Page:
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Lent is a time for Christians to fully examine their relationship with the Lord. Through prayer, sacrifice and service, we develop an understanding of what it means to "take up your cross and follow me." (Mark 8:34) As Christians, we are called to live Christ's life- not to study the life of Jesus and try to be like Him, but actually let Him live through us.

In my own journey this Lent, Our Lord is asking me to fully understand His love. Through several prayer experiences, I hear him calling me to this deeper understanding of His love- not just with my head, but with my heart. And the key to understanding that amazing love is to understand His suffering. My intellect understands that the Lord suffered, but I have never explored His suffering with my heart. His love is greater than His suffering, but how great was that suffering?

I am participating in an independent Threshold Bible Study called People of the Passion by Stephen J. Binz. In this study, I will explore the meaning of discipleship through the people who encounter Jesus during His passion. These people witness and are impacted by the suffering of Jesus. They saw the suffering of our Lord first hand. It is my hope that by going on this journey through their eyes, I will have a better understanding of His suffering and then of His love.

Please know that I am not a scholar. I have no formal education in theology, philosophy or church history. I'm just a regular person trying to make sense of what Jesus is asking me to do- to love like He loves.

Monday, April 18, 2011

Day 23-The Women of Jerusalem Weep for Jesus

Luke 23:27-31

A great number of the people followed him, and among them were women who were beating their breasts and wailing for him.  But Jesus turned to them and said, "Daughters of Jerusalem, do not weep for me, but weep for yourselves and for your children.  For the days are surely coming when they will say, 'Blessed are the barren, and the wombs that never bore, and the breasts that never nursed.'  Then they will begin to say to the mountains, 'Fall on us'; and to the hills, 'Cover us.'  For if they do this when the wood is green, what will happen when it is dry?"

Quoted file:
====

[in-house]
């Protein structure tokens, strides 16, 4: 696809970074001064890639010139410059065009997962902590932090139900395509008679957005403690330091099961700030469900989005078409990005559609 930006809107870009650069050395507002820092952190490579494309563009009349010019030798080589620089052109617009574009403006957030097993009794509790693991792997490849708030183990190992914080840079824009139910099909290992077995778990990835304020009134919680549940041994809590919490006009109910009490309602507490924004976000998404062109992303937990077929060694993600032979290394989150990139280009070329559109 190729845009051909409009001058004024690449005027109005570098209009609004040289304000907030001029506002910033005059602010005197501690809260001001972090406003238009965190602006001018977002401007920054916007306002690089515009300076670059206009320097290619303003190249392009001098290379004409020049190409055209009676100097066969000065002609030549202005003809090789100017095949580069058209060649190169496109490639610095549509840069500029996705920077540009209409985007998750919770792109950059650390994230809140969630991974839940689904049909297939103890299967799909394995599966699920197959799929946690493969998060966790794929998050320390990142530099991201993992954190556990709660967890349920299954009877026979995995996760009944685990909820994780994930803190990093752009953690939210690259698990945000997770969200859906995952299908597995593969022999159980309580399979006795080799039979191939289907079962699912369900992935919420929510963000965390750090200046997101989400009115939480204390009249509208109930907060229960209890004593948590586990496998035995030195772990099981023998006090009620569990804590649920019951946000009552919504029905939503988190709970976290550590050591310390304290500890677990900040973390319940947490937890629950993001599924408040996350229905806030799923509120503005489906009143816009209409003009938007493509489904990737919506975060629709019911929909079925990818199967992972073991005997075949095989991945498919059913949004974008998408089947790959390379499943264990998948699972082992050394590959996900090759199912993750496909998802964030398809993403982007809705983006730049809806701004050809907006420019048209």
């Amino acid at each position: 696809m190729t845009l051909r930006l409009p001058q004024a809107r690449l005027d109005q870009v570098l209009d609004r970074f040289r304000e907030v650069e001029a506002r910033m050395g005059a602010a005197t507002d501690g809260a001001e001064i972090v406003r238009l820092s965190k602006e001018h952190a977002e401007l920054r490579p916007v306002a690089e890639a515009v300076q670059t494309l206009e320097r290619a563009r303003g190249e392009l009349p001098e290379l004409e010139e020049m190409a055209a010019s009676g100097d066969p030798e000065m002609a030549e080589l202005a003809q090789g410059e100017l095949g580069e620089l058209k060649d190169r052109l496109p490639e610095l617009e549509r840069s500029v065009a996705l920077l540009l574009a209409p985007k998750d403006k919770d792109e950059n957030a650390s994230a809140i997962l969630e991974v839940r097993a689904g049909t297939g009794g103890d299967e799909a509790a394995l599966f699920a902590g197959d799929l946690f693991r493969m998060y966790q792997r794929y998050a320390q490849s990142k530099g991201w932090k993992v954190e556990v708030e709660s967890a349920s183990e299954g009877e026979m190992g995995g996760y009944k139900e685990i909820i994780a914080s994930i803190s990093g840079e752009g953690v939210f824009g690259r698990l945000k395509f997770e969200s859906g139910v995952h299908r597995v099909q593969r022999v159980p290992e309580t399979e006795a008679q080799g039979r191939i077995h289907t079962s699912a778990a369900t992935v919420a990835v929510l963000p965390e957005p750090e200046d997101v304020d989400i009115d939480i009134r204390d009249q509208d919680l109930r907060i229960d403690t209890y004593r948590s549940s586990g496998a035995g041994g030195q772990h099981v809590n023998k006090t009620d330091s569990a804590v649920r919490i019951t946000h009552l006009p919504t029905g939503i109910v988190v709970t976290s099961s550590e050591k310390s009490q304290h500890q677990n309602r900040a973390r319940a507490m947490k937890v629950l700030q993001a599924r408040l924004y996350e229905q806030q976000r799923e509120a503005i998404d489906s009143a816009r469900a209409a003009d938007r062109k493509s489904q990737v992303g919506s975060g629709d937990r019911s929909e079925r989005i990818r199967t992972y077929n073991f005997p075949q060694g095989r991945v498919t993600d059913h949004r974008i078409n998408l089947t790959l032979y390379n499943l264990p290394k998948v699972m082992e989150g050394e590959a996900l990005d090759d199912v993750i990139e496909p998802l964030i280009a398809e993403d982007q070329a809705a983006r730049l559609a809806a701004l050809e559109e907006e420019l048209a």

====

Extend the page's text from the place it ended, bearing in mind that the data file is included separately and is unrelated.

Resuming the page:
In this passage, Binz tells us that Jesus addresses these women with a prophetic message rather than a consoling one.  Because Jesus knows the destruction that will soon come to Jerusalem when it is attacked by the Romans in AD 70.  That time was a dark time for the Jewish people.  It was better to never have had children rather than watch them die in this horrible attack.  When he tells them "For if they do this when the wood is green, what will happen when it is dry?" he is comparing the destruction of himself (green wood) to the future destruction of Jerusalem (dry wood).  In other words, if the Jews can do this to their innocent messiah(green wood), how much worse will the destruction be for Jerusalem (dry wood)?

To tell you the truth, I never really paid a lot of attention to this scene.  It totally makes sense to me why these women are flipping out.  I would like to think that I would have been one of them.  They recognize who Jesus is and what is happening to him. And they mourn.  However, I never knew that Jesus' response to them was prophetic.  I did not put two and two together with regards to these words and the later destruction of Jerusalem. 

Have you noticed that women in the Passion account are portrayed in a mostly favorable light?  Why is that?  And while we are at it, lets jump forward to the hear and now.  Have you noticed that women are more likely to be at prayer groups, faith formation classes, retreats, etc..? At least that is the case in all the churches I have attended.  Why are the women out numbering the men?

I have thought about this for a while and I am going to go out on a limb and tell you my ideas behind this dichotomy.  Women seem to be just naturally more open to the spirit, while men seem to have thicker and stronger walls to overcome.  It seems to be much harder for a man to ask for prayer or even to approach God in a posture of surrender.  I am not quite sure why this is.  Maybe it has something to do with the fact that men refuse to ask for directions.  Anyhow, since coming to these conclusions, I have fostered a deep respect for the men in my church.  They have overcome so much more than I have in regard to growing their faith.  I love to listen to them pray and hear them sing and worship next to them.  They inspire me.  I pray that their numbers will grow by leaps and bounds.  Our churches need more than a few good men.

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